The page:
We’re living in a time when the concepts of culture and community have taken on new meaning, especially in the midst of intense national discourse about race, ethnicity, and diversity. Headlines swirl around us, pushing and pulling us into complex conversations about our place in this complicated world of ours. Taygan Yilmaz shares his wise insights about how we connect with one another. 

Taygan Yilmaz comes to us from Cranston, RI. He is Clinical Manager in the Division of Ophthalmology at the Lifespan Physicians Group. 

“Is it Taayyyyy-gaaaaannn, Tay-gone, or Ty-gin?”

None of the above, I thought to myself, as my ninth-grade teacher fumbled to enunciate the name assigned to this pimple-faced kid with a truly tragic bowl-cut. It’s actually pronounced Taygan, and as a third-culture kid being raised in a culture separate from my parents’ native Turkey and my birthplace of Australia, I was used to having my name garbled. My parents were working multiple jobs and spoke little English, so acclimating their family to their newfound American culture was not a priority; making ends meet remained paramount. Meanwhile, in the homogeneous, predominantly-Caucasian school district I attended, I was often lumped into the “other” category and mistaken for ethnicities other than my own. One day in elementary school, I was released to the family of a Guatemalan classmate. Given the mix of cultures that I was exposed to, I never quite knew where I should take root. I’ve felt only an ephemeral sense of attachment to any culture or nation throughout my life.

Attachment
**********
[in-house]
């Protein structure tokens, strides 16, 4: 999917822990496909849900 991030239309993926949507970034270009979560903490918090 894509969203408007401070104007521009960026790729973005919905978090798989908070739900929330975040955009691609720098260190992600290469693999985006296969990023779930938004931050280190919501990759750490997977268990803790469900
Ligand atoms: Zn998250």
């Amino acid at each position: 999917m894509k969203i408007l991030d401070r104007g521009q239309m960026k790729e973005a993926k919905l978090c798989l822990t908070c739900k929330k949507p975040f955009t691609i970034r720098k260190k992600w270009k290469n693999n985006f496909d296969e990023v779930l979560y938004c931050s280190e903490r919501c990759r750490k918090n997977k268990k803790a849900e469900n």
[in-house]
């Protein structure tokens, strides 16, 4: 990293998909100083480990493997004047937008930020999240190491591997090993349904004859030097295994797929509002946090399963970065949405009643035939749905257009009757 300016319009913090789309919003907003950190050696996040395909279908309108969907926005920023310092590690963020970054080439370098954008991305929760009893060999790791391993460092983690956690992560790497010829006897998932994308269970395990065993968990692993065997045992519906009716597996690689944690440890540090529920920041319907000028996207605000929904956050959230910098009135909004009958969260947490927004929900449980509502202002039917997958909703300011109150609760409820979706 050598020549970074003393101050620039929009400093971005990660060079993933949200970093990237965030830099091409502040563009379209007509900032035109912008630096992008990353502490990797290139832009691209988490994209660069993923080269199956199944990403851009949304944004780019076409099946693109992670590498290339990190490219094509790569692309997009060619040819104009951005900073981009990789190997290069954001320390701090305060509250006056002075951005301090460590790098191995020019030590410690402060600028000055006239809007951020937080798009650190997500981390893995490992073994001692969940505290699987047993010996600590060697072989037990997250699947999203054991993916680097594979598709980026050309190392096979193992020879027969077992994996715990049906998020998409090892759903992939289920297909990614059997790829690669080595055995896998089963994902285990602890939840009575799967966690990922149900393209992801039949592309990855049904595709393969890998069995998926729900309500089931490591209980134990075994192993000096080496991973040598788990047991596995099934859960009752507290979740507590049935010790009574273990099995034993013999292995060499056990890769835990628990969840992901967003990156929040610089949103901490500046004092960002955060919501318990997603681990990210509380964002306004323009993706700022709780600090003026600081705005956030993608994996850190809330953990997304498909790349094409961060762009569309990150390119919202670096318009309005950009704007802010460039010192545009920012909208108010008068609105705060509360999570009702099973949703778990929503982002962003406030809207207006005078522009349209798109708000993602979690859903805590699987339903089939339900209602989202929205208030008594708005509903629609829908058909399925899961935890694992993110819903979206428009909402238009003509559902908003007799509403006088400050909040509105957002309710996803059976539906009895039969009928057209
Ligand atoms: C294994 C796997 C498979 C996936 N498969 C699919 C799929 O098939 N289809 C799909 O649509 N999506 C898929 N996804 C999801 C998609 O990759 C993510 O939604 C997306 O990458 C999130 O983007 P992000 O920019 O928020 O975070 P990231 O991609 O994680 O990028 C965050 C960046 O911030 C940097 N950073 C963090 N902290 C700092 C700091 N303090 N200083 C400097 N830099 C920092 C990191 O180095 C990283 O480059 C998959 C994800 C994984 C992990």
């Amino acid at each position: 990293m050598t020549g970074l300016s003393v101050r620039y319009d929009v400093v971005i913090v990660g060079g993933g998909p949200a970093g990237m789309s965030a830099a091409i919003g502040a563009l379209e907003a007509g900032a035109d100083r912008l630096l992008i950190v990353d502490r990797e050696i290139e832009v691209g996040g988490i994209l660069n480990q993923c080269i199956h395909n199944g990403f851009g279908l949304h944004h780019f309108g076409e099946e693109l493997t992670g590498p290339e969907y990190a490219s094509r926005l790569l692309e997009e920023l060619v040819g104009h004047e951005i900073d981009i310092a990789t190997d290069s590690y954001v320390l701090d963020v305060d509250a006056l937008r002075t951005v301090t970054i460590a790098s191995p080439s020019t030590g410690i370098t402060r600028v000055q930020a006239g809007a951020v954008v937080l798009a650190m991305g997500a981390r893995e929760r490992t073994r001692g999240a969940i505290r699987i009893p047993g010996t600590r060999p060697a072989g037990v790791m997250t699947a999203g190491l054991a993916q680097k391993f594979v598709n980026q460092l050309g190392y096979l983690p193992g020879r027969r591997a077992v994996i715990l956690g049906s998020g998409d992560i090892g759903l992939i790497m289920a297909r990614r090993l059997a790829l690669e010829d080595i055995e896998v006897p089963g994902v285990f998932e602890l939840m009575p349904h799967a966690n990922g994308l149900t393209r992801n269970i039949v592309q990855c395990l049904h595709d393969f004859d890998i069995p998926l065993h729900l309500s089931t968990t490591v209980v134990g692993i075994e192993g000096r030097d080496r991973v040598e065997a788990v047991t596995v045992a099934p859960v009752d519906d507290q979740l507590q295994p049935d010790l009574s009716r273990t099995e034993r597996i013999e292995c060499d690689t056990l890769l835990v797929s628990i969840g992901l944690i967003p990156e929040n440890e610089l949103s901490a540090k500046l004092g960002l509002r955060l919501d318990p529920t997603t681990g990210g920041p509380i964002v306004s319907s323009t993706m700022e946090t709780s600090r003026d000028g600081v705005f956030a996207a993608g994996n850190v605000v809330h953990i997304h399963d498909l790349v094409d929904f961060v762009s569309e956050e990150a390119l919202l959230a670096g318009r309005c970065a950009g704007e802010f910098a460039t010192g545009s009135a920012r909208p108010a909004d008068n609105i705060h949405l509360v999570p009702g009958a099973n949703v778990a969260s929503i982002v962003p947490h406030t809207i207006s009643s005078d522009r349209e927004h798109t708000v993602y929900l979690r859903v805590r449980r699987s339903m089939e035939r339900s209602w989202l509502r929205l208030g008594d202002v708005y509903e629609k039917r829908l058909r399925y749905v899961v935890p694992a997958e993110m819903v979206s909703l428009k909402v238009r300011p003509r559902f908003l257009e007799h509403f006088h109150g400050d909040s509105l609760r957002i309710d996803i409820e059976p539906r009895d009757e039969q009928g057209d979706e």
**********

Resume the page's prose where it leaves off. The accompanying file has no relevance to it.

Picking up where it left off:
This lack of attachment to a single place made me a sort of cultural itinerant, picking up bits of each culture I encountered. I’ve had the great fortune of meeting other immigrants, non-English speakers fluent in many languages, prisoners, the homeless, and folks from all strata of income. Throughout these experiences, I’ve consistently been asked where I am from. Why don’t I have an accent? How can I have this complicated history when I seem like an average American? All questions that have only served to affirm the notion that I do not belong.


As the writer Taiye Selasi notes, we shouldn’t be bound by identifying where we are from. Indeed, the places and people that I have seen and met have shaped my personal experiences, which in turn have shaped who I am. In the struggle to determine where I belong, I’ve realized that it’s the collection of life experiences that define where a person is from. This has been demonstrated most poignantly in my experiences here in Rhode Island, especially during the current pandemic; whether it’s seeing my local YMCA community rally to support one another or witnessing my colleagues putting their lives on the line to stem the impact of coronavirus on our state. I believe that one’s deepest sense of belonging comes not from attachment to a particular place but to the people and community within it.